Is There Really a Way to Reverse Diabetes?

By William H. Bestermann, Jr., MD | Published 1/14/2019 3

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Some new healthcare companies claim to “reverse diabetes” with a lifestyle intervention that primarily focuses on the blood glucose and hemoglobin A1c level. That claim may be a clever marketing ploy, but it has little to do with the latest science on diabetes.

Although their intervention reduces carbohydrate and sugar intake dramatically and it does lower blood glucose. The problem is that it does not address the core issue in Type 2 diabetes.

The definition of Type 2 diabetes

Type 2 diabetes is defined by a blood glucose of 126 or higher or a hemoglobin A1c of 6.5 or higher. If you introduce sugar and carbohydrate restriction and cause weight loss, the glucose and hemoglobin A1c levels will fall below those numbers and so, by that definition, diabetes is “cured.” The patient no longer meets the criteria for a diabetes diagnosis.

But this premise ignores fundamental and important realities. High glucose levels cause changes in gene expression that persist after the glucose returns to normal causing atherosclerosis and other complications. This well-known phenomenon is called metabolic memory.

Metabolic memory

Metabolic memory is a critical concept that points to the broader reality of people living with Type 2 diabetes. The high glucose levels found in people with the condition are only one part of the complex molecular biology that causes diabetic complications.

The cardiovascular complications of diabetes begin in the fetus and even in the lifestyle choices of prior generations. Overfeeding or underfeeding in the parental generation can produce infants that are too small or too large based on inappropriate activation or inactivation of genes (epigenetics). That inappropriate switching on or off is persistent and many genes are involved causing hypertension, diabetes, and cardiovascular complications in adults.

Patients may themselves switch these genes on or off later in life by gaining weight or smoking. These genes cause diabetes by killing insulin-producing cells in the pancreas and increasing insulin resistance leading to high glucose which further increases oxidative particles and switches on additional genes that cause diabetic complications.

These genes remain switched on even when the glucose is lowered. Therefore, it is very important to continue to take medications that interfere very specifically with the signaling that these genes generate.


Promoting the message that cardiometabolic medication should be stopped when the glucose falls below the diabetic level is not in keeping with the latest science and contrary to diabetic guidelines.


The American Diabetes Association (ADA) guidelines recommend metformin use even in prediabetic patients who have a BMI of 35 or greater, have a history of gestational diabetes, or an increasing fasting glucose or hemoglobin A1c. That is because metformin reduces progression to diabetes by about 31%.

Roughly half of prediabetic patients will progress to diabetes despite weight loss. Even patients in the later stages of prediabetes may have lost 70-80% of their insulin-producing function.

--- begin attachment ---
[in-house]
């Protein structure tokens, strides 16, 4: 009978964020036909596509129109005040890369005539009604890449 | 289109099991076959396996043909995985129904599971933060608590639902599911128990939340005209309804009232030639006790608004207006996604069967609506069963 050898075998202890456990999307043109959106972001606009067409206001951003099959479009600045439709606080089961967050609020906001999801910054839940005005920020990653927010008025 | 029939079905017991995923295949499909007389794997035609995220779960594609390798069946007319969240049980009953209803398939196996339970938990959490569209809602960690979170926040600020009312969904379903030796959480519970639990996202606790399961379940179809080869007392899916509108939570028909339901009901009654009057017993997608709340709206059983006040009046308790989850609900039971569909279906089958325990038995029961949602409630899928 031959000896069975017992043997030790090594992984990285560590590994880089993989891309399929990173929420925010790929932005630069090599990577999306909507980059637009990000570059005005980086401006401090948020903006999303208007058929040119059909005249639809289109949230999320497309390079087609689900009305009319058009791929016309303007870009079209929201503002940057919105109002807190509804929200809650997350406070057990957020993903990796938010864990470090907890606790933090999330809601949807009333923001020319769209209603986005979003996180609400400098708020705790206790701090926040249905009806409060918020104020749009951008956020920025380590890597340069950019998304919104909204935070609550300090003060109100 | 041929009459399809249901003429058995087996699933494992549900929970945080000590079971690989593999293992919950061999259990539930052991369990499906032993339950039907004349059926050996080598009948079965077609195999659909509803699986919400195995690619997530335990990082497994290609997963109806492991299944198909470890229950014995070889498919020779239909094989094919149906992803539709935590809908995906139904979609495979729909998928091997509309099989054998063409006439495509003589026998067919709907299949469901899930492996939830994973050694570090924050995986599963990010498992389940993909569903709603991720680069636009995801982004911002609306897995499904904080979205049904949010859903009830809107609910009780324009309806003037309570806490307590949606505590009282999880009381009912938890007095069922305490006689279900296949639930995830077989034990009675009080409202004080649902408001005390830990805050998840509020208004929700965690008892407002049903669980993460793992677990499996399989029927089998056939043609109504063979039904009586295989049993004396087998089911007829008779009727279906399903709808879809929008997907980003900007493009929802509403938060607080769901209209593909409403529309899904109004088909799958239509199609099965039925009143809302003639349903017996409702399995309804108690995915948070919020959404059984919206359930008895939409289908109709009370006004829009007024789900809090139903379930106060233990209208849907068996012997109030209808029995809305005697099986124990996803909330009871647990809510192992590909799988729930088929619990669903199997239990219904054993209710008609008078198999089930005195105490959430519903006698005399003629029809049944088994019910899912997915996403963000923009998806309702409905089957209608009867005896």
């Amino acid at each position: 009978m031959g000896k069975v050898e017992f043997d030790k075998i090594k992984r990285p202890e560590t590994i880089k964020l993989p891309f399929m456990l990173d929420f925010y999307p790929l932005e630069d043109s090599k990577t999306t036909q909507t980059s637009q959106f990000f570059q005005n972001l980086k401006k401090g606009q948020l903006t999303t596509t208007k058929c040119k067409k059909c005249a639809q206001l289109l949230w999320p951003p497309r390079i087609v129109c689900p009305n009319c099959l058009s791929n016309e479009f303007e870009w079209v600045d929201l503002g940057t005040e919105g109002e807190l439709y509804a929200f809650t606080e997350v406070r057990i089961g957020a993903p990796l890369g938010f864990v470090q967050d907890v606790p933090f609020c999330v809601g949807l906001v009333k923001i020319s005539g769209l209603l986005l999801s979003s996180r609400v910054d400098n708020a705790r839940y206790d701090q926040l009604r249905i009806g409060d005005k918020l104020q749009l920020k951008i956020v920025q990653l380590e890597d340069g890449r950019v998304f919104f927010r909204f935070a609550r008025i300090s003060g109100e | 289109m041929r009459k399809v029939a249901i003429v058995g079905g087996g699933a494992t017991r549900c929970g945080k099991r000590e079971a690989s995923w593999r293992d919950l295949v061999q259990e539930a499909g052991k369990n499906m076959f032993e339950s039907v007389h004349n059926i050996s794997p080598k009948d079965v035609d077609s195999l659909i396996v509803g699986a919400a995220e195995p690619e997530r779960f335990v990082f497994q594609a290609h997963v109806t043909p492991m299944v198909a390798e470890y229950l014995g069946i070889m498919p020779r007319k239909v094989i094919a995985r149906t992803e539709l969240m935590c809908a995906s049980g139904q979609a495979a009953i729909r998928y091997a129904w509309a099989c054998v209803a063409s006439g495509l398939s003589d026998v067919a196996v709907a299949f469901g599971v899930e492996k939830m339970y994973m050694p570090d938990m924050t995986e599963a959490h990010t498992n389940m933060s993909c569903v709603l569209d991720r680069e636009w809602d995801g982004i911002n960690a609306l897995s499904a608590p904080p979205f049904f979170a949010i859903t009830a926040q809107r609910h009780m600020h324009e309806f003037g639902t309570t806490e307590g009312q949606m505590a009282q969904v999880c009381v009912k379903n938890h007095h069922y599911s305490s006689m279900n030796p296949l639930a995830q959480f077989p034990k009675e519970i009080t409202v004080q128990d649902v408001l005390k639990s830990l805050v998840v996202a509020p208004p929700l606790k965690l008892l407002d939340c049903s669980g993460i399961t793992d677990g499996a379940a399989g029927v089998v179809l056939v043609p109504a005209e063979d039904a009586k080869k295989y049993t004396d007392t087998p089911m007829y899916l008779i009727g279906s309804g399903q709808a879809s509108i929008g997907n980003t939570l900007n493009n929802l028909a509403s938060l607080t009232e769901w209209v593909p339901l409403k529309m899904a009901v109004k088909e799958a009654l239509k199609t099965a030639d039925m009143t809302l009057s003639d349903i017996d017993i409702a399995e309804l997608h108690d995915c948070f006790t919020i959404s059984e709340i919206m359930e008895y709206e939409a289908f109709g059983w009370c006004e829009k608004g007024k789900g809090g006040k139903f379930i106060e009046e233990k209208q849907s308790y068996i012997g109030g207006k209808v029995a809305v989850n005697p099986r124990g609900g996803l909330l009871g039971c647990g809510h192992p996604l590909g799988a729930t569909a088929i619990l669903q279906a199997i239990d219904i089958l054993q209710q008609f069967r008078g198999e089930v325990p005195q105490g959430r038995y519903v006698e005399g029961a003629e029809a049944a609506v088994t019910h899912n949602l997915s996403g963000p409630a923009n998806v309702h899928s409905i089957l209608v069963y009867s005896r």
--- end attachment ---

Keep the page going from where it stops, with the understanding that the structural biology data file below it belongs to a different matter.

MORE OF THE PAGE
These prediabetic patients should not stop metformin when they have lost weight and their glucose improves. There is a tendency for diabetes to reappear with age. Certainly, metformin should not be stopped in patients who already have diabetes regardless of their glucose level.

How metformin works

Metformin reduces diabetic complications by interfering with signaling that has nothing to do with blood glucose levels. It inhibits the same master metabolic switch as the active ingredient in the drug-eluting coronary artery stent.

The increased risk of major cardiovascular events does not disappear with diet and weight loss, however, metformin directly reduces that risk. Type 2 diabetics lose about 10 years of life. If they are on metformin, they live a bit longer than normal people. Metformin is safe and costs only about $4 a month. It is dangerous to recommend “stopping diabetic medications once the glucose is controlled by lifestyle interventions.”

Controlling glucose

Controlling glucose levels has beneficial effects on microvascular events like retinopathy, neuropathy, and kidney damage but it does not reduce the problems that cause most serious cardiovascular complications, death, disability, and costs. Most diabetics die of cardiovascular disease.

Lowering the glucose with lifestyle or any medication approved for the purpose does NOT reduce cardiovascular events. In fact, aggressive glucose lowering with medication and lifestyle caused more people to die.

This is especially important because cardiovascular event incidence and other complications can be dramatically mitigated with a comprehensive solution that brings to bear lifestyle management and medications that interfere with the molecular biology that causes cardiometabolic complications.

Lowering the glucose by any means below the diabetic level, stopping the medication, and expecting complications to fall makes sense, but that idea is not supported by the evidence.

Drugs that block epigenetic signaling

Take a look at the diagram below. Type 2 diabetes occurs mostly in patients with extra abdominal fat caused by poor diet. Increased nutrition and fat switches genes on/off that increase angiotensin II, aldosterone, HMG CoA Reductase, and mTOR activity.

Angiotensin receptor blockers (ARBs), spironolactone, statins, and metformin interfere directly with the molecular signaling cascades that these genes activate. Blocking angiotensin II with an ARB, aldosterone with spironolactone, HMG CoA reductase with a statin, and mTOR with metformin dramatically reduces cardiovascular events in multiple settings. The genes involved are switched on before diabetes develops.